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The minimalists'

The minimalists' 1800wheelchair makes it easy for phones and tablets

BROOKLYN, N.Y. - 1800wheelchair hasn't just updated its website. The company has completely revamped the way the site functions and is reaping the rewards as small device users are making more online purchases.

1800wheelchair had seen a big change in the technology habits of its users—more were using phones and tablets, said Joseph Piekarski, founder and CEO.

“Four years ago, it was 100% desktop,” he said. “Suddenly, 40% of our customers are visiting us through a different application.”

That kind of shift demanded a new tactic. The company decided to rebuild the website to automatically recognize phone and tablet users and decrease the amount of information and images they see for optimum loading and viewing. Piekarski called the process “the art of minimalizing things.”

The move has paid off: “Phone (visits) went from a .25% to 2% conversion rate, which is a huge bump,” he said, noting rates also rose among tablet users.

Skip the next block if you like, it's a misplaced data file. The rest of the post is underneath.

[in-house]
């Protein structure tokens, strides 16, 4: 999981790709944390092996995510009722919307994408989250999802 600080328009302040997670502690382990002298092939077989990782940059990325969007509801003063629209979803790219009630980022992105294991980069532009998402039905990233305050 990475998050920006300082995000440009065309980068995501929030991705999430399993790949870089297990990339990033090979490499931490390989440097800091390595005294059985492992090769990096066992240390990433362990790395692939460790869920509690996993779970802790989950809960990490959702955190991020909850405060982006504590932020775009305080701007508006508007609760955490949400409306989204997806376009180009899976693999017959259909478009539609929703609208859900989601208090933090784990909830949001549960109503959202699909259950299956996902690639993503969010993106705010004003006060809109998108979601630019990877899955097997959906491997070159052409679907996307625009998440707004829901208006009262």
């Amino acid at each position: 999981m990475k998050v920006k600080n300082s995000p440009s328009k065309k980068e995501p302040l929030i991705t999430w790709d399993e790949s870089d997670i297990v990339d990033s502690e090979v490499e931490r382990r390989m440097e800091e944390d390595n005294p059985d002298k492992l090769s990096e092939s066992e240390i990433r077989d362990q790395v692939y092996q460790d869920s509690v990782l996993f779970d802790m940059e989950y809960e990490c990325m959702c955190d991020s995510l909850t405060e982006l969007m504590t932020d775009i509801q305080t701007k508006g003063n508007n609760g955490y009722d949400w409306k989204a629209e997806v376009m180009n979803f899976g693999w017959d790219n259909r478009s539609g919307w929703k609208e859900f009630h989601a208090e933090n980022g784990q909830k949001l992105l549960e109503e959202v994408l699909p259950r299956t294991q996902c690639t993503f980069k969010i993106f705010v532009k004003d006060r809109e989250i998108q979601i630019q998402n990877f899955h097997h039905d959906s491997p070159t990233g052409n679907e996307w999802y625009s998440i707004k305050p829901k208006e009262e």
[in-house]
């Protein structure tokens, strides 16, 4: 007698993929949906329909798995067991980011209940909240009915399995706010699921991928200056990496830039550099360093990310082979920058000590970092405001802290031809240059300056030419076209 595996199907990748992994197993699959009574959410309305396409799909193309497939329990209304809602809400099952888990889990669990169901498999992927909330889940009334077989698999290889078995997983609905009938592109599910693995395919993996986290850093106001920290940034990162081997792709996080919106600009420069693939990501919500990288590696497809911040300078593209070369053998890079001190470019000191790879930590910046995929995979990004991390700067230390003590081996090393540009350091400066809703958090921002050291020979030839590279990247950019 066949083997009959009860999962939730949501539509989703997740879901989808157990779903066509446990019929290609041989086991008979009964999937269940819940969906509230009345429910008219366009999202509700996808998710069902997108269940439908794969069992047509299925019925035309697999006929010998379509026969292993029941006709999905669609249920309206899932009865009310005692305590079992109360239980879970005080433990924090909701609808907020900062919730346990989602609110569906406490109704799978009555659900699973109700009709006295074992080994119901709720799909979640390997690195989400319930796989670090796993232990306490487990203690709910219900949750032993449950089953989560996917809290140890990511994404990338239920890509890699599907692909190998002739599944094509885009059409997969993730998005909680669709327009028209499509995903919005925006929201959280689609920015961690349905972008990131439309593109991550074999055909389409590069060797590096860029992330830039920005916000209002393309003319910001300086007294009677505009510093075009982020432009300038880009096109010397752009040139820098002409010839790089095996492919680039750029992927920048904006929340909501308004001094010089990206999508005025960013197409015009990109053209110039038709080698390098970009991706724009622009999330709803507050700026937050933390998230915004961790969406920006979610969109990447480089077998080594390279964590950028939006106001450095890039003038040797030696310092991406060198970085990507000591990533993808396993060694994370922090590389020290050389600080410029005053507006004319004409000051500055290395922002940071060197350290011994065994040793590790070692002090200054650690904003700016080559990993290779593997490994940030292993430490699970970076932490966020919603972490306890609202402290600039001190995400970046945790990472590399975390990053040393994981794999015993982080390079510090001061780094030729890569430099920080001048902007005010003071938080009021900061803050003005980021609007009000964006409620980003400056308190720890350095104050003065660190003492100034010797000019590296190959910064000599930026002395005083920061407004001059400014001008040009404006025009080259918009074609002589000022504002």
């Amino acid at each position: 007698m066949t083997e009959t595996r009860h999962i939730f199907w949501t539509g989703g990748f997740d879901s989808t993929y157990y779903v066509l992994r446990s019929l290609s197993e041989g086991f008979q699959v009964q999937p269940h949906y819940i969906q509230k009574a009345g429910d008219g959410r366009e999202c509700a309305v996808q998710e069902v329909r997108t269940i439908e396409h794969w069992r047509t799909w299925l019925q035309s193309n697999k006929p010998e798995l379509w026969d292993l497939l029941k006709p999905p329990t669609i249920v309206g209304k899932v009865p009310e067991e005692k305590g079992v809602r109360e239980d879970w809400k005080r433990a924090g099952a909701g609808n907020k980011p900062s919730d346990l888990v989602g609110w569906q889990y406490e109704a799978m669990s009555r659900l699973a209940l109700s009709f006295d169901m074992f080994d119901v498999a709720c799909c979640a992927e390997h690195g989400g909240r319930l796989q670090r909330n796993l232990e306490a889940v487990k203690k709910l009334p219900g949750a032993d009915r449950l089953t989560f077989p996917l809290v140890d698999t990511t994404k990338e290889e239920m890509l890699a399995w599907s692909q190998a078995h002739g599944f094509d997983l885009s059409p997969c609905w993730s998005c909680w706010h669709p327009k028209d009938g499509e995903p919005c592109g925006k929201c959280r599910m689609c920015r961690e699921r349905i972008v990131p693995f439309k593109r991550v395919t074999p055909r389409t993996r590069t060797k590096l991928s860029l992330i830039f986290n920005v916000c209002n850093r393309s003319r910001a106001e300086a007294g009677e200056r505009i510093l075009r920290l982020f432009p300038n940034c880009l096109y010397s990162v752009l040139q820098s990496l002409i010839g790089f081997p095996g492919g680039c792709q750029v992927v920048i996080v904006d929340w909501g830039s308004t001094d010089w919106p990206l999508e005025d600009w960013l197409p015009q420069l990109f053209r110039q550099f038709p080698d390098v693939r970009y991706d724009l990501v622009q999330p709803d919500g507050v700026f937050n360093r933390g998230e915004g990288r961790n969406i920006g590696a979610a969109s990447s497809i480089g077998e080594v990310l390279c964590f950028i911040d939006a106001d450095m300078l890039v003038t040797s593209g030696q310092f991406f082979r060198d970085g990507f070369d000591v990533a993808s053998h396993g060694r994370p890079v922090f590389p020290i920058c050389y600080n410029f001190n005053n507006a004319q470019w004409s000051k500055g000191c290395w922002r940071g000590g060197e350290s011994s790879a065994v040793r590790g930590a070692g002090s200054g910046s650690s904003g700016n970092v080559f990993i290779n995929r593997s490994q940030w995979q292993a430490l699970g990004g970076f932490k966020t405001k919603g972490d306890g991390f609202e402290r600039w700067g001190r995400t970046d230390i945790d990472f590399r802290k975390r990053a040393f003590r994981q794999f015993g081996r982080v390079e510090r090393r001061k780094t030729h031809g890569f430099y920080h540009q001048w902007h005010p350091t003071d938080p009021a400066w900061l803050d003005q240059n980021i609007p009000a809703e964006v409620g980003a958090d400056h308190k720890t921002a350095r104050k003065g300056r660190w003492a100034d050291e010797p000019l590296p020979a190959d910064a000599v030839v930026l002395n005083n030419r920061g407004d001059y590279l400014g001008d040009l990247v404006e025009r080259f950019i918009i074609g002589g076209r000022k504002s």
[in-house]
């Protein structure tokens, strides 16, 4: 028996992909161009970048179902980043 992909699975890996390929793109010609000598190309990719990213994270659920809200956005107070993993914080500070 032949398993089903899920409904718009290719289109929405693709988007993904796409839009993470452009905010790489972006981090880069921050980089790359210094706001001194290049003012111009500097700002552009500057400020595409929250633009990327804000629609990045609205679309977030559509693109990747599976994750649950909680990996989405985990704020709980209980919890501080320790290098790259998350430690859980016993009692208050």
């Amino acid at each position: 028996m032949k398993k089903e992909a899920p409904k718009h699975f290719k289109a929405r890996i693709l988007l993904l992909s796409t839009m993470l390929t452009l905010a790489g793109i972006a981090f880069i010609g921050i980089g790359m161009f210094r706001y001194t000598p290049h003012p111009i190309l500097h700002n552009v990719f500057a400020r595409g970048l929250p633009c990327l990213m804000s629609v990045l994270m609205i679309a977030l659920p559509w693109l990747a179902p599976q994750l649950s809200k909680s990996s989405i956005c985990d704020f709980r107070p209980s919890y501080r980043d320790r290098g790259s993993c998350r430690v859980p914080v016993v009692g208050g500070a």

The dynamics of website development have changed quite a bit since 1800wheelchair first launched online in 1997, Piekarski says.

“In the past, you thought about the website for the desktop and tried to stuff it into the phone,” he said. “As time was changing, it was becoming a very inflexible website.”

Websites, in general, are much smarter now, Piekarski says.

“The platforms you have today give you browsing information about customers—whether someone's in a wheelchair, an incontinence patient, male or female,” he said. “Learning information about your (customers), you can show them different products.”

The idea behind the new website is to make it easy for people to get DME products—whatever device they're using.

“You do it on the go and that's the goal of this whole project, to make it really easy and really seamless,” Piekarski said.


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